The Strategy and Psychology of Chess Compared to Other Games

The Strategy and Psychology of Chess Compared to Other Games

Interestingly, the history of sport psychology as an organized discipline dates all the way back to the 1920’s, meaning that both Freud and Jung were still active at the time. What may surprise even more people is that the “psychology” part extends well beyond things like motivation and dealing with anxiety.

Even from the beginning, the field was about much more than having athletes lie on the couch, incorporating biomechanics and social aspects such as competitiveness and teamwork. In more recent times, sport psychology has become mainstream – instead of being seen as mostly applicable to Olympians and professional athletes, everybody seems to be trying to boost their performance. The same principles, it seems, can also translate to becoming more effective at work and in other contexts.

With this increase in popularity, a whole slew of books has been published with titles like “The Inner Game of X” and “The Tao of Y”. Some of them, it has to be said, are better than others. Still, the subject is important enough, particularly to anyone who wants to take their chess game to the next level, that we can take a quick look at what the experts recommend in various kinds of competition.


You might be forgiven for thinking that a person’s state of mind has little effect on their ability to roll a heavy ball at some targets. Certainly, if you visit a website such as Feel Like Strike, the matter isn’t mentioned at all.

There’s an enormous difference, though, between amateurs who bowl for fun and those who do so competitively. In the latter case, stress and distraction can easily make the difference between victory and defeat. A bowler who starts to have trouble loses confidence and focus and tends to only get worse if they can’t keep their emotions in check. Perhaps the best advice to avoid this spiral is to make every attempt without even thinking about the previous one, regardless of whether it was brilliant or terrible. This also applies to sports such as squash and tennis.


Poker is, at its heart, a numbers game. If two computers were to play thousands of hands, their ability to each accurately predict the probability of any particular draw favoring themselves will be equal. Barring programming errors, the ability of each to balance risk and gain will make the outcome of each hand merely a matter of luck, and in the long run they will always draw even.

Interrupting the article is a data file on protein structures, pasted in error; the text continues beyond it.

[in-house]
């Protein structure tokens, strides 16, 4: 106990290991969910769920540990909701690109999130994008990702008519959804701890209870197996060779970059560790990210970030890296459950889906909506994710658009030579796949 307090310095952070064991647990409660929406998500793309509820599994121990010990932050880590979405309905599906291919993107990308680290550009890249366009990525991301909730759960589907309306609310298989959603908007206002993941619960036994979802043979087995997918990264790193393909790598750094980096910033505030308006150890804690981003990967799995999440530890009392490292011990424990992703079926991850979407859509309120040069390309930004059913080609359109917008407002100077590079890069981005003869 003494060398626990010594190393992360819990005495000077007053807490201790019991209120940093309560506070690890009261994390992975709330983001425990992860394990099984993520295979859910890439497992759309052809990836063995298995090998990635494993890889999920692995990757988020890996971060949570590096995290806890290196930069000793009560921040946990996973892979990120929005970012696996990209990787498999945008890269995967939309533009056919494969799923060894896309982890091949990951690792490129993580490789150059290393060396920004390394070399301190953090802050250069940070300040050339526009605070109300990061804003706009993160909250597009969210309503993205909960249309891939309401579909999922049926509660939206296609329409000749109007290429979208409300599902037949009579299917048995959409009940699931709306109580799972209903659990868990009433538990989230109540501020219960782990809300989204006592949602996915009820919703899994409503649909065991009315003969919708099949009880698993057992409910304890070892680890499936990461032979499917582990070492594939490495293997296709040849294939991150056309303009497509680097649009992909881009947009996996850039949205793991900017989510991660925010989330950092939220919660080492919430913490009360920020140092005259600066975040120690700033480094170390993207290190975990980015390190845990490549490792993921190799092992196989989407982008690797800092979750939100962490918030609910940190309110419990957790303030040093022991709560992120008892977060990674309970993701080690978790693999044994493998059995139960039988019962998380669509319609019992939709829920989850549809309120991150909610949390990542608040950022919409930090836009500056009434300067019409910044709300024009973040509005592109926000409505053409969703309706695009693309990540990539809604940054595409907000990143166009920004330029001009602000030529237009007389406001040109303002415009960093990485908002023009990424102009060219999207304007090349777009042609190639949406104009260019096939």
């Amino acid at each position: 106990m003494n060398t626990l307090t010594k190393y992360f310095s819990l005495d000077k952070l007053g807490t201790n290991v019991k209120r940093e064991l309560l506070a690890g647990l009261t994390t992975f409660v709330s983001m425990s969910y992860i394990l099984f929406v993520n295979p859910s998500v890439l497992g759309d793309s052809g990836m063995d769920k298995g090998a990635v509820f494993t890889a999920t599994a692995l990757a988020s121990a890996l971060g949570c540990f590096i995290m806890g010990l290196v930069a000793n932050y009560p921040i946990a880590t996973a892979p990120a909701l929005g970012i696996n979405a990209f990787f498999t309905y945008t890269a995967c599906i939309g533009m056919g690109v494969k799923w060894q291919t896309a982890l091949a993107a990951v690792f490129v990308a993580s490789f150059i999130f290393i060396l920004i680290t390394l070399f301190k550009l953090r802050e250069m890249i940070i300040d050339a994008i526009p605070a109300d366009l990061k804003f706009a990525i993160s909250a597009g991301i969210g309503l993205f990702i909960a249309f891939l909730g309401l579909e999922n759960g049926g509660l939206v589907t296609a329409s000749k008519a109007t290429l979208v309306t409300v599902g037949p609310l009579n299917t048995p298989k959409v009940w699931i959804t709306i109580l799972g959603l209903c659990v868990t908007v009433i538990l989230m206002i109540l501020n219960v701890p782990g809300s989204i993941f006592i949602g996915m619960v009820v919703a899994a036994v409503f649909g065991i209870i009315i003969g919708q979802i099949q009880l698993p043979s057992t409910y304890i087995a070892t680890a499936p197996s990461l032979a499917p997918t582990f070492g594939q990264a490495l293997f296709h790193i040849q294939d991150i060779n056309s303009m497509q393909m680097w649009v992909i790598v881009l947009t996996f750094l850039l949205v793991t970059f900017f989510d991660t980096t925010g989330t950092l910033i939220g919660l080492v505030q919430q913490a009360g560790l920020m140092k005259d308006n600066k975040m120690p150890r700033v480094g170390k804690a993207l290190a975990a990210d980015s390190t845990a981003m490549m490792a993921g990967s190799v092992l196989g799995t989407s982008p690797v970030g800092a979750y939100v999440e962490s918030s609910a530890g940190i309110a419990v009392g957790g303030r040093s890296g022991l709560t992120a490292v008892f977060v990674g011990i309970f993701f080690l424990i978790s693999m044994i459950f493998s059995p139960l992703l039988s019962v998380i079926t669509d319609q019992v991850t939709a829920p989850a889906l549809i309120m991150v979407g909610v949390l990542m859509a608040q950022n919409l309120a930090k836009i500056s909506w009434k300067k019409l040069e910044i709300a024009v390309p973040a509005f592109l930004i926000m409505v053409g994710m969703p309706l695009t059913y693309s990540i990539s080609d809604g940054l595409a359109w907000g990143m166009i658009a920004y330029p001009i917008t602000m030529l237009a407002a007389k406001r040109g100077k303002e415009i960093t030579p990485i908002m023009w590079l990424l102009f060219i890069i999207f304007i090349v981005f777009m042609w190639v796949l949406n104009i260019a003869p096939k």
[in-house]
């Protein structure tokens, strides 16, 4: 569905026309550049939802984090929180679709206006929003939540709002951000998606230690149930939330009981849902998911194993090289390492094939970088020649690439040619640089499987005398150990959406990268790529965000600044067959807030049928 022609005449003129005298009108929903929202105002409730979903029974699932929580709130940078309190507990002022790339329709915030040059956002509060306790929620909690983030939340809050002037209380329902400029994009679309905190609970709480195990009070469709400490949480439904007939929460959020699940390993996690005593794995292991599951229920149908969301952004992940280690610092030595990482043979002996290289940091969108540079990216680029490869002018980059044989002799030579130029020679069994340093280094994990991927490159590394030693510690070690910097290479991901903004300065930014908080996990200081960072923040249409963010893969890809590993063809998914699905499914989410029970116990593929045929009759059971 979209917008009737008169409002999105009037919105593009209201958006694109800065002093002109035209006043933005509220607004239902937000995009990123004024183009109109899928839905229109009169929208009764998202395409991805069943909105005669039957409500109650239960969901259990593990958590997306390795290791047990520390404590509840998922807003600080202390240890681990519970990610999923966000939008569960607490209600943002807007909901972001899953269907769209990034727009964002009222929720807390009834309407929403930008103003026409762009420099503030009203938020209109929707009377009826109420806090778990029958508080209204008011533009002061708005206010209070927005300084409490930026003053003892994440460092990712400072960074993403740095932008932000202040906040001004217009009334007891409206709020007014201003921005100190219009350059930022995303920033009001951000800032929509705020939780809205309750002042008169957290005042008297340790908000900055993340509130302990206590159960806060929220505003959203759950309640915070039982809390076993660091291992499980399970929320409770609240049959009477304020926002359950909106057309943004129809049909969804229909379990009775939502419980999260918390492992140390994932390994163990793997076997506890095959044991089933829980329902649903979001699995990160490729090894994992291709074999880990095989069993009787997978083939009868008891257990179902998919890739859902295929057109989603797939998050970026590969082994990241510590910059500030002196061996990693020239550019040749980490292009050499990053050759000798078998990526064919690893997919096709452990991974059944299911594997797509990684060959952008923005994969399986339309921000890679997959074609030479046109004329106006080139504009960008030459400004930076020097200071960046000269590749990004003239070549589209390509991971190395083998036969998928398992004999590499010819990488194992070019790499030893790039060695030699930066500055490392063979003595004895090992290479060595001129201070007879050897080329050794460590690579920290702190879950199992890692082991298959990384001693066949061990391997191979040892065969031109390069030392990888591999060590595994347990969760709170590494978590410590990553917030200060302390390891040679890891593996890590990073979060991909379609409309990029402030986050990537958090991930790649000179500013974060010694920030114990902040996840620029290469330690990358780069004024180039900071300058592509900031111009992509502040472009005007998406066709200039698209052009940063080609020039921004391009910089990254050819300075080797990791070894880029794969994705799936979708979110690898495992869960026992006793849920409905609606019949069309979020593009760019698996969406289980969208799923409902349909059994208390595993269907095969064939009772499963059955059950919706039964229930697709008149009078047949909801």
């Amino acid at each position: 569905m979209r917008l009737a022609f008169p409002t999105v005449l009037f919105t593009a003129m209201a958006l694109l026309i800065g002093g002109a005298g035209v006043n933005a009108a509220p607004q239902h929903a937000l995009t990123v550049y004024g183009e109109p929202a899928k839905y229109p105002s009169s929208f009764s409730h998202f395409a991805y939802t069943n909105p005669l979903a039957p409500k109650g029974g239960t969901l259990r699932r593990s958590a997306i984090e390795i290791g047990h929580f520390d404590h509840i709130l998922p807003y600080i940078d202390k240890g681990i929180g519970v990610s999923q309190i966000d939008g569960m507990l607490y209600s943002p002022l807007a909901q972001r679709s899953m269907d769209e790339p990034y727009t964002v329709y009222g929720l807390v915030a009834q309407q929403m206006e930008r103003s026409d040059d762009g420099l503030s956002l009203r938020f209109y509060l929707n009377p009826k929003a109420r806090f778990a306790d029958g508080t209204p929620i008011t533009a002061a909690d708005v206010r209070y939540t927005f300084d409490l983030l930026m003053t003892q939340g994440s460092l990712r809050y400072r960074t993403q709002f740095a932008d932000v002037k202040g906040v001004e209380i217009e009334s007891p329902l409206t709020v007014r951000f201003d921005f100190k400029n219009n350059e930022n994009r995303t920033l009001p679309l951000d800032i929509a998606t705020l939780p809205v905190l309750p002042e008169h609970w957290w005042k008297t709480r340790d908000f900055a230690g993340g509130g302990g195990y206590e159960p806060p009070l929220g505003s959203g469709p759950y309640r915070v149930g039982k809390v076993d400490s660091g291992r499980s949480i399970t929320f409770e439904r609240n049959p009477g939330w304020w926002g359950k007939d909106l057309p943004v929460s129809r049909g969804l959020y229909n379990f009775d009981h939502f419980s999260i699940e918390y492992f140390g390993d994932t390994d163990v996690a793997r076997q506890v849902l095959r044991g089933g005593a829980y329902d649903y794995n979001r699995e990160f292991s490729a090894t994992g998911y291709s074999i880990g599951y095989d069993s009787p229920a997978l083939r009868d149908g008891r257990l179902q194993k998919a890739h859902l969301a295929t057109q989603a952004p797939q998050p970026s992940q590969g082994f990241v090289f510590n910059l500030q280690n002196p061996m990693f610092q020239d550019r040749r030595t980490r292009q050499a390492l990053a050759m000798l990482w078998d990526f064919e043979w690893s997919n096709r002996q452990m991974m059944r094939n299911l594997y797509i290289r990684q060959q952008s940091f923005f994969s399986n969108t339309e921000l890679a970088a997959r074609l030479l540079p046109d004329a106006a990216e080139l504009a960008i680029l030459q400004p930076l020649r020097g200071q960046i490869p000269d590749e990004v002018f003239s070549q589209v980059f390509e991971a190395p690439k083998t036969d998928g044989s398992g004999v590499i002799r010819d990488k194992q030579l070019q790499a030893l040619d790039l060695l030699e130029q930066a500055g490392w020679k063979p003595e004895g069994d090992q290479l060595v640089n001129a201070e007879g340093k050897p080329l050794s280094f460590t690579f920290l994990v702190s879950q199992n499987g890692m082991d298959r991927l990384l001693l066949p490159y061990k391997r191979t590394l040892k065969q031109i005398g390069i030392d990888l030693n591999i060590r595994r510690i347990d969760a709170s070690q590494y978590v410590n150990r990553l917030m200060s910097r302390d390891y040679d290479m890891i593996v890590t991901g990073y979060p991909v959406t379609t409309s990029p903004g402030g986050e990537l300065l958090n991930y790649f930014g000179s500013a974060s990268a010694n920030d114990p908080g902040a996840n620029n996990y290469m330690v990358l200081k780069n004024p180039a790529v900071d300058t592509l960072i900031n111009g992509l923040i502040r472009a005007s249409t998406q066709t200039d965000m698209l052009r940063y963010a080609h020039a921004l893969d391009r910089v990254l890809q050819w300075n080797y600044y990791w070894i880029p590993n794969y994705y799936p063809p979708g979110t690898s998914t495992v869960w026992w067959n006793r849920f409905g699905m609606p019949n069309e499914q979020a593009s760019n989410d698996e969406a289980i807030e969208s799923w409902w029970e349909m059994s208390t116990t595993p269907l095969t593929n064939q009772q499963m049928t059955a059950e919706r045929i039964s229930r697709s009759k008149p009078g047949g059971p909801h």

People, however, are not computers. One of the most important skills a poker player has to learn to compete at high levels is to understand and subdue their emotions, not only to prevent themselves from giving away information about their cards through “tells”, but also to make dispassionate decisions. To this end, many practice yoga or meditation as part of their training.


Chess, too, is certainly not without its psychological element. If the only difference between players were their skill level, we’d never refer to anyone as “aggressive” or “conservative” when it comes to playing style.

Of course, the moves are all deterministic and logical. Beyond the tactical level, though, the permutations quickly become too complex to think of one by one. Most players will fall back on verbal maxims and experience when deciding whether to place a rook in an exposed position, or whether a particular gambit benefits their opponent or themselves.

Then there are black hat tactics some players use to rattle their opponents, such as staring fixedly at them, wearing outlandish sunglasses and so forth. The most famous example of these is probably when an error in Deep Blue’s programming caused the computer to make a highly counterintuitive move, bewildering Kasparov and causing him to accuse IBM of cheating.